SUMTER, S.C. — After three days of witness testimony, prosecutors rest their case in the trial of Daunte Johnson Thursday.
Johnson is charged with murder in the deaths of Sharee Bradley, a former girlfriend, and her five-year-old daughter Nevaeh Adams.
During opening statements, Third Circuit Solicitor Ernest "Chip" Finney began laying out the State's case against Johnson saying he was armed with a "large folding knife" and insulted Bradley hours before her death.
Then, on the second day of witness testimony, investigators said Johnson confessed to killing them both and putting the child in a nearby dumpster.
But Johnson's attorneys say he's innocent and the State won't be able to prove their case beyond a reasonable doubt.
Public Defender Elizabeth Neyle questioned investigators Wednesday on their testimony, asking why Johnson's alleged confession wasn't recorded when he was brought into custody.
Investigators said the recording wasn't a required part of policy at the time.
Johnson was back in the courtroom Thursday morning after choosing not to appear Wednesday, but decided not to return Thursday afternoon.
Among those to speak Thursday was Lee Reed with the National Center for Missing and Exploited Children.
He described in detail the search process to find Adams at the Richland County landfill after investigators say Johnson confessed to wrapping the child up and putting her in a dumpster near Bradley's apartment.
While landfill searches are complex, Reed said he felt investigators had enough information to justify going forward.
Charles Banghart was the search project manager.
He said tracking technology helped identify the time the dumpster, assumed to be carrying Adams, was picked up. Then, the multi-agency search began at the landfill.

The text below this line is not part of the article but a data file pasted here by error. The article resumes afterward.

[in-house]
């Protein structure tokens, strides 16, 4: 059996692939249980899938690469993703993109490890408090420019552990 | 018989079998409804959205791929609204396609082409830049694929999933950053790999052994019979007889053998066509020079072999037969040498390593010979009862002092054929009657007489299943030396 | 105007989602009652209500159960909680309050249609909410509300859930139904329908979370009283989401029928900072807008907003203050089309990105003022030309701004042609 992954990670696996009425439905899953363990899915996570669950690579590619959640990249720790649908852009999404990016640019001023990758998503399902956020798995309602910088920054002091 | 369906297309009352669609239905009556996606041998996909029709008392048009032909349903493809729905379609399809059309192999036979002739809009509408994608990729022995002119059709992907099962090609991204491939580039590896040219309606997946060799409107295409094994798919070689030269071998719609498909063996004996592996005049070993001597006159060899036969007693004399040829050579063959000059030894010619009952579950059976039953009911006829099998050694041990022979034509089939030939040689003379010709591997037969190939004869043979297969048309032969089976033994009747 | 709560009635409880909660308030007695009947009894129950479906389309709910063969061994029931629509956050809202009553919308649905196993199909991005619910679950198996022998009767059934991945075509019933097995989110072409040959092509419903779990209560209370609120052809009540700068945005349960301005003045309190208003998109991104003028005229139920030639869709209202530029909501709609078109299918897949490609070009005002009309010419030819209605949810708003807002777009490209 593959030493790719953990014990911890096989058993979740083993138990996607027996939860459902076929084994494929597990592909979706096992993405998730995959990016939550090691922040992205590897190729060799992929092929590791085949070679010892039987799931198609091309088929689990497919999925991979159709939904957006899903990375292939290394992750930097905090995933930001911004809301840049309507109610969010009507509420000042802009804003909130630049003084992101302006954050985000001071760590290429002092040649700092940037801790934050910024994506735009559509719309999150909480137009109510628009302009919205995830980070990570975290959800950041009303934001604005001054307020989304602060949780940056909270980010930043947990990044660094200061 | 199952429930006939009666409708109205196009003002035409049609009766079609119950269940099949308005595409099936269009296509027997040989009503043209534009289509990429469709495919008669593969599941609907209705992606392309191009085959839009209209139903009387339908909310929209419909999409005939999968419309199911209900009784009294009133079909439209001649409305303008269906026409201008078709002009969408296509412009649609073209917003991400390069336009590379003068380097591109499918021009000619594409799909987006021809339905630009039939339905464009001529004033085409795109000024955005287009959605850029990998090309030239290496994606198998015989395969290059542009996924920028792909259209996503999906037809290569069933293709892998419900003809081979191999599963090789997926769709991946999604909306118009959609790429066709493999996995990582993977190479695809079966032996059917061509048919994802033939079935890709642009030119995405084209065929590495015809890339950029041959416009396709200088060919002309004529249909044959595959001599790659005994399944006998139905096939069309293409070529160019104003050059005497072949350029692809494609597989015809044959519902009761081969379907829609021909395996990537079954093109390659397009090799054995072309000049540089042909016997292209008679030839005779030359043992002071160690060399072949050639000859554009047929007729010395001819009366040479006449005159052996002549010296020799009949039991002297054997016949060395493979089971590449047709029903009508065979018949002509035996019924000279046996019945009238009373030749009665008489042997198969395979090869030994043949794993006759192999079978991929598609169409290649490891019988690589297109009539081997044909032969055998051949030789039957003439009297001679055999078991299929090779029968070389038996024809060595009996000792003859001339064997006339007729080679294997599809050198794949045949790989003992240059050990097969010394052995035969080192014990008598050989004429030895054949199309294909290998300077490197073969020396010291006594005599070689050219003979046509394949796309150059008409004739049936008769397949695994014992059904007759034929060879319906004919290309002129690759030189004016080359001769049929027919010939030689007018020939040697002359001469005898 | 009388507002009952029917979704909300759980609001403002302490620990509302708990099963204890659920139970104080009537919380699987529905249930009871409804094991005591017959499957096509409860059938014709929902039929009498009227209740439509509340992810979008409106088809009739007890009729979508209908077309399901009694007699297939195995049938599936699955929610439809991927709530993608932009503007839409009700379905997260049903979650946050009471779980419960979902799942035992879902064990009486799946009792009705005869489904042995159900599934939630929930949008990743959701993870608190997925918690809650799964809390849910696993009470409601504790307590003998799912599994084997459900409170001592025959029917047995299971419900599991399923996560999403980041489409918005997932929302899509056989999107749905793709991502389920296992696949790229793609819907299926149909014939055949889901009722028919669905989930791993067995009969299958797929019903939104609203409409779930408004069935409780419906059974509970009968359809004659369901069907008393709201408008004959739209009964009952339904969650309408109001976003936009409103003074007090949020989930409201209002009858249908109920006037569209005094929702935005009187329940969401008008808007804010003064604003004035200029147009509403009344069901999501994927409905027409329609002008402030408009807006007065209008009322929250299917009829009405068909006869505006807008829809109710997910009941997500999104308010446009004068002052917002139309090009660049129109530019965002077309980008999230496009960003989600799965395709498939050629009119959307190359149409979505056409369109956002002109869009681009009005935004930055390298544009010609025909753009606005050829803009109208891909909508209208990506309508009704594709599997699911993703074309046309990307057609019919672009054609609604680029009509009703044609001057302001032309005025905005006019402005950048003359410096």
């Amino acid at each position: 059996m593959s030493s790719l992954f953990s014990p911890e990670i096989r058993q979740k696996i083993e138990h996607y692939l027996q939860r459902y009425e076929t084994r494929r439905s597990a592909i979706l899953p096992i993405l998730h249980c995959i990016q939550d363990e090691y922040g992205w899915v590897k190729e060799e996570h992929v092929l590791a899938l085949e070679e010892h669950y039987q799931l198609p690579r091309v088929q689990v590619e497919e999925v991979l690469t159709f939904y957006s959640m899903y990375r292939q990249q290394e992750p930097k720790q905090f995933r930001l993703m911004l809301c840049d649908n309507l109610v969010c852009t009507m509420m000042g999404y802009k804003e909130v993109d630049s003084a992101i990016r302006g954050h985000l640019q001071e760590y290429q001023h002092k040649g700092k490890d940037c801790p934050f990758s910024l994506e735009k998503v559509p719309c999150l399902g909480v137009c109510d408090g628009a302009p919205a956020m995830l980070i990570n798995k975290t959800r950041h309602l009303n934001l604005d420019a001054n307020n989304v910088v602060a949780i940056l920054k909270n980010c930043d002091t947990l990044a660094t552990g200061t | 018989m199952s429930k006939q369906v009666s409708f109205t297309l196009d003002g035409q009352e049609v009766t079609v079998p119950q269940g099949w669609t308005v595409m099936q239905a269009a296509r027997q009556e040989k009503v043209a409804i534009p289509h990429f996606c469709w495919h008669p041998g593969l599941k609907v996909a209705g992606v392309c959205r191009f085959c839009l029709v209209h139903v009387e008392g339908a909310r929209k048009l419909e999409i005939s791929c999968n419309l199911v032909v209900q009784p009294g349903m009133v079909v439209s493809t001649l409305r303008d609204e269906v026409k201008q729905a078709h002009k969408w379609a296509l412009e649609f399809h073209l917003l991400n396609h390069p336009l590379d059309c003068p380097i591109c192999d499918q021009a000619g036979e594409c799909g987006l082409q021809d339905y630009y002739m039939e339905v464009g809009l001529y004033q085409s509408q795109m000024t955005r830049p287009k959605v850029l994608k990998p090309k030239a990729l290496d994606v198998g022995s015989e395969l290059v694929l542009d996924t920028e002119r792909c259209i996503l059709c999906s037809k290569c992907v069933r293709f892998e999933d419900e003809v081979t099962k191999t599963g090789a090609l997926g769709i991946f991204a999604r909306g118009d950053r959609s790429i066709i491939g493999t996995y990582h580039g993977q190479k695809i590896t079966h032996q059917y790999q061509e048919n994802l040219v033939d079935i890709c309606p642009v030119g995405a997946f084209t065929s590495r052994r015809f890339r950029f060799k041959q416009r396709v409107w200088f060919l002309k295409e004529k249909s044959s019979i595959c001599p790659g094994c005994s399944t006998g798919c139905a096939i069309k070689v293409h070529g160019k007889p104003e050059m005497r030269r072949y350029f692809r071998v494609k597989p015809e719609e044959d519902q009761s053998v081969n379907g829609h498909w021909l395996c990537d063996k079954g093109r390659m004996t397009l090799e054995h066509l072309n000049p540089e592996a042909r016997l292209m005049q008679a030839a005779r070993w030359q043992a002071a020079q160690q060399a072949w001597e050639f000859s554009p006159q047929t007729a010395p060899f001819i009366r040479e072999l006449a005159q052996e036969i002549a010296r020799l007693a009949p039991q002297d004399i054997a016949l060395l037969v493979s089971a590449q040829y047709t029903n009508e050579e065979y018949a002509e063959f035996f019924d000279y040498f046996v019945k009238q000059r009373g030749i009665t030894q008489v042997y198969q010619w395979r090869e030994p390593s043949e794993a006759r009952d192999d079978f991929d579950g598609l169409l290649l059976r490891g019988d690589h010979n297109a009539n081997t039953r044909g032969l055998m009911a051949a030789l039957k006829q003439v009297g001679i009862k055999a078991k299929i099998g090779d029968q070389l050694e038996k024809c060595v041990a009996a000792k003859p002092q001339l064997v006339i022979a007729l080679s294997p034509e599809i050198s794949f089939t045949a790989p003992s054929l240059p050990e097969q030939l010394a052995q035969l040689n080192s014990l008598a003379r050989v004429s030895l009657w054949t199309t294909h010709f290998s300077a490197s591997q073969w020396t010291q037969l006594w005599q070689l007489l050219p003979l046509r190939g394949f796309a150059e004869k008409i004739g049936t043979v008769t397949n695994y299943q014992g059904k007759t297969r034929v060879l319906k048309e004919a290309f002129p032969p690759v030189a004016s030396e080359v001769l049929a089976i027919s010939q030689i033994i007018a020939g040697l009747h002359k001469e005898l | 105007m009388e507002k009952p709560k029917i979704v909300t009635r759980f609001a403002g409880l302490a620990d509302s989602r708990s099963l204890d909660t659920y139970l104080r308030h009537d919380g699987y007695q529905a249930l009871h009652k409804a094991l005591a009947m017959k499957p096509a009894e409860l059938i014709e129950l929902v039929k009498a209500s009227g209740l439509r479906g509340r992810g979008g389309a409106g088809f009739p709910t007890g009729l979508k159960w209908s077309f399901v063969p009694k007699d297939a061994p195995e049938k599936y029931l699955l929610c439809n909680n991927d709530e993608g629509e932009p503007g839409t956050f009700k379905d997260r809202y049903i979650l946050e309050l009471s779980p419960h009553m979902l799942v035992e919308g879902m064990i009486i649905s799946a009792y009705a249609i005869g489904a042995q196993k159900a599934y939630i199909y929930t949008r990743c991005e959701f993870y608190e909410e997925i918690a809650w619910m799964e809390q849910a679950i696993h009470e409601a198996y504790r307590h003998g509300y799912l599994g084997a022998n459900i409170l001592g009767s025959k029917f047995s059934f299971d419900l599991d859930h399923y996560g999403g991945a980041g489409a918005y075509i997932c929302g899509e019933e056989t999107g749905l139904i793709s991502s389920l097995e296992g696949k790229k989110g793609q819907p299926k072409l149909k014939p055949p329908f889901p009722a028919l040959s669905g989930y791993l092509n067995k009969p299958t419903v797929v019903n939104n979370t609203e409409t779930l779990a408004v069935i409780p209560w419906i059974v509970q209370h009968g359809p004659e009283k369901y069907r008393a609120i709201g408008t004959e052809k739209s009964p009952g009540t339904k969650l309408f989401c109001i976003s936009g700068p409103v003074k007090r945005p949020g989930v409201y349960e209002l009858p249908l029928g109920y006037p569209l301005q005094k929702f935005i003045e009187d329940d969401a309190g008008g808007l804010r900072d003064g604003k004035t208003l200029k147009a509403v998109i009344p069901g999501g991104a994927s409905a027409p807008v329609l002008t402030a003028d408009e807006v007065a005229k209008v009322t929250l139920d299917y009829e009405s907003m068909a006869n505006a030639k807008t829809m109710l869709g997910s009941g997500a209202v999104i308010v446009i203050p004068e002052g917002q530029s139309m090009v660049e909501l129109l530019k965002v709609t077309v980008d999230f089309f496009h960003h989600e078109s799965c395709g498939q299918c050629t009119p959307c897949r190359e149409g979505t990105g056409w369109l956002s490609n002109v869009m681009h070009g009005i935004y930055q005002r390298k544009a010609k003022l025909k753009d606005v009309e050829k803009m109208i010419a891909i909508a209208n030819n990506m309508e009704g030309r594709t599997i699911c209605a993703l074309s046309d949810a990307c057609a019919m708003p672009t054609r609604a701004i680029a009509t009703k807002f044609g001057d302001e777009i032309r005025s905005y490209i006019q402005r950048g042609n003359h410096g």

Dr. William "Bill" Stevens with the Richland County Coroner's Office testified as an expert in forensic anthropology. His office helped analyze the bones found at the landfill and said DNA evidence matched them to Adams.
Neyle questioned why examiners didn't find markings on Adams' remains after prosecutors alleged she was likely stabbed. But, in follow-up questioning from the prosecution, Stevens said they would not have found cut marks if she was stabbed in other areas.
“If the young lady had injuries above her waist, you would’ve had to find remains in that area to do an analysis of that. Is that correct?," Solicitor Finney asked.
"That’s correct," Dr. Stevens replied. "We only had a portion of skull and legs.”
After lunch they questioned investigators who helped process the evidence from the crime scene.
Dr. Nicholas Batalis, a forensic pathologist with the Medical University of South Carolina (MUSC), conducted the autopsy on Bradley and testified that she was missing several teeth and had been stabbed 14 times, including on her arms and face.
During prosecution questioning, Dr. Batalis said the wounds on Bradley could have been caused by a large knife like the one investigators allege was used by Johnson to kill her, but defense attorney's pushed back.
"So, you cannot say definitively that that knife is the knife that was used to kill Sharee Bradley, can you?," Neyle said.
"I can say that the injuries are consistent with that knife, but I cannot say definitively that that was the knife that caused it,” Dr. Batalis replied.
Others who took the stand discussed DNA evidence prosecutors say link Johnson to the crime.
The trial is expected to continue through the week. Check back for updates.